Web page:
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frowley

Seattle CS17 Mk3 Launch

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Sorry,  I'm not much for social media, so pretty much any excuse is good enough for me not to post something, but it turns out that Deluge did make it to the water the other day. I'd say she's been pretty impatient with her owner for quite a while now, and pretty much took off like a shot from the boat ramp. Being new to the boat, and new to sailing a ketch, it was a bit of work for us to keep things glued together as it were. We sailed right out into 15 to 18 knots, just minutes after I'd declared to Peg - 'Ahh, let's just skip those reefing lines - there's no way we'll need those today.' I was expecting 10 or less, but the boat managed it all without so much as a ruffled feather and sailed just beautifully. We had no bucket, so couldn't fill the ballast tank all the way full, but even at that, the ballast helped quite a lot. We had a compete blast - what a great boat! 

 

I was surprised how stressful the very first trailer trip was. Neither of us have ever trailered anything before, let alone a boat. We had a few mishaps -- best not to go into the details -- but in the end all made it home safe and sound.

 

Here are a few flicks. We went out again the following day with only 5 knots of wind (reefing lines in) - a lot less excitement, but just a gorgeous day on the water. Lake Washington is around 73 degrees at the moment.

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We really had a lot of fun, returning to the ramp around 7 pm feeling all perky figuring we had The Coolest Boat this side of the Cascades, when a family comes sailing up in their red Amphicar. The only one of those I ever saw was in a Popular Mechanics magazine at least 55 years ago. Happens every freaking time I get feeling all perky and puffy.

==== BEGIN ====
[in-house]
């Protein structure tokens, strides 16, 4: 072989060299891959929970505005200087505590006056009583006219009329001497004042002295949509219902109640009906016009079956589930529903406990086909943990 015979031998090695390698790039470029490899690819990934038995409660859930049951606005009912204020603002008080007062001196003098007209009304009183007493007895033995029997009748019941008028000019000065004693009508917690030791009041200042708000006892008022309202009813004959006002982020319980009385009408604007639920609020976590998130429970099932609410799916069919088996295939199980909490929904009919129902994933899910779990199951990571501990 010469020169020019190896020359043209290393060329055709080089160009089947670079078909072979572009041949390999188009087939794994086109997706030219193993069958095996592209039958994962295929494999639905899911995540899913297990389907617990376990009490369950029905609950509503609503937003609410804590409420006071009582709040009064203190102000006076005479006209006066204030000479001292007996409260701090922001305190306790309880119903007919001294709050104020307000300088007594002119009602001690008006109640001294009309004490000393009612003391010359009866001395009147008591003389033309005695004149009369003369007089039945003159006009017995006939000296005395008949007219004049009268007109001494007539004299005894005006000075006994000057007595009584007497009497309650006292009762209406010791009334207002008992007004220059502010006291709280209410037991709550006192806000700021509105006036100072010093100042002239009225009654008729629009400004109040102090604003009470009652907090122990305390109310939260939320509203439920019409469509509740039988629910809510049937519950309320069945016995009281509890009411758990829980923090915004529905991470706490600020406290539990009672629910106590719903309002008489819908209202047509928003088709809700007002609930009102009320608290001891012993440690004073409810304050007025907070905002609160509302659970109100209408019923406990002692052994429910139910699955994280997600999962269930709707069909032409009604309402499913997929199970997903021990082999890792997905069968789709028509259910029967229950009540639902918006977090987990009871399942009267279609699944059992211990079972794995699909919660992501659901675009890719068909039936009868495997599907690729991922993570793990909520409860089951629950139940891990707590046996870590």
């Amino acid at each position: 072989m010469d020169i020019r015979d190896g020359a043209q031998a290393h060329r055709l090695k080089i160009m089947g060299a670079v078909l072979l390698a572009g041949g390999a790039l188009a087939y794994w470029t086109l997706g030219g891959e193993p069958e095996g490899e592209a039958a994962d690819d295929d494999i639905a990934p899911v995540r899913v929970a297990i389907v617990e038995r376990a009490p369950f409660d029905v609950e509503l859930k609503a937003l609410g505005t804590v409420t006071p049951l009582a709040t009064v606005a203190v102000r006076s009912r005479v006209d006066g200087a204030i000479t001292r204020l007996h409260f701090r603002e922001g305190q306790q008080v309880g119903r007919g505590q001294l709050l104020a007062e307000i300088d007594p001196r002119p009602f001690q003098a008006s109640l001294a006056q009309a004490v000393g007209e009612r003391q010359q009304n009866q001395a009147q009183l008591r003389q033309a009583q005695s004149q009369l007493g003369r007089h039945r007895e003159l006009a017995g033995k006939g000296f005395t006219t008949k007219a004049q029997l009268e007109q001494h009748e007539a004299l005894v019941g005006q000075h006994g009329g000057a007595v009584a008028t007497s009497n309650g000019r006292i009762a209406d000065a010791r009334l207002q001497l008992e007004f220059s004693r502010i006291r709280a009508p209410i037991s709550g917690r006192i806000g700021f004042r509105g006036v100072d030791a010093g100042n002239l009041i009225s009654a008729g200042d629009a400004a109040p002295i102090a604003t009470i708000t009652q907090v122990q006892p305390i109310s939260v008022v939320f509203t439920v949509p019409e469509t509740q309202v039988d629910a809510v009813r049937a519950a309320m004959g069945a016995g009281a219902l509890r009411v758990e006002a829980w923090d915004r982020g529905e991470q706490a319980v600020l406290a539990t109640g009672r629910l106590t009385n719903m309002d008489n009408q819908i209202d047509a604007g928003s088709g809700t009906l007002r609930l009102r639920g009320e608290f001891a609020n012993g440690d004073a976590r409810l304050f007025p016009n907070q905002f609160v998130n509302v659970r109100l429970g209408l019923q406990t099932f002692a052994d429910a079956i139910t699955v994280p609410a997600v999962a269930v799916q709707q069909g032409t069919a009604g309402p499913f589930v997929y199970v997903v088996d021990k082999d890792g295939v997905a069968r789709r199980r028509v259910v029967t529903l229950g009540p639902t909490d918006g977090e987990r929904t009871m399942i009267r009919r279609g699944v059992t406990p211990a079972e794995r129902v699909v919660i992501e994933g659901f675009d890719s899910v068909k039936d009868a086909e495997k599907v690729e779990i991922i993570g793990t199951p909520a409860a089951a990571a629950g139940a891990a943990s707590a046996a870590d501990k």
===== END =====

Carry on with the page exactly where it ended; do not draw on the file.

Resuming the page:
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On another note, we're heading to the Port Townsend Wooden Boat festival soon, and I've been hoping, Graham, I'd see you there. I'm doubtful though, since I haven't seen that Carlita's registered. I just learned today that we'll be on display in the courtyard, which is pretty much the center of the festival. Either we won some sort of lottery or I'd say the festival administrators must be pretty interested in your boat Graham - I hope like hell there aren't too many glaring and embarrassing quirks in my build.

 

If you're not going to make it out - please feel free to send us any promo or marketing materials you feel like, and we'll rave about B&B all we can. I'd love to put a couple of those B&B decals you have on Carlita on Deluge...

If anyone else is in the PNW and can make it to the festival, please come find us!!

 

Thanks Graham, Alan, and all the B&B gang for a really great boat.

 

fred

 

 

 

 

 

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Wow! Great job. I love the color scheme. Please keep posting your adventures. I'm building a 20 and that boat festival and a summer in the PNW is on my list!

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Fred and Peg, 

Fantastic pictures and great reporting. Congrats on the launch. The boat looks wonderful. I really like the laminated boomkin too, nice touch.  Your suspicions are correct unfortunately we cannot attend this year. Graham had a great time last year and I wanted to go but it wasn't possible this year. I can send you some promotion stuff. I'll get on that right away. Thanks for the pictures!

-Alan

P.S. sorry we didn't get back to you re the fwd hatch strut kit thingy. I think it got away from us with the shop being so busy. did you come up with something?

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Holy smokes Frowley, that is one amazing build.  I've been feasting my eyes on all of the details.  What kind of wood did you use for your toe rails?  

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Thanks everyone for the kind words and enthusiasm -- it's cool!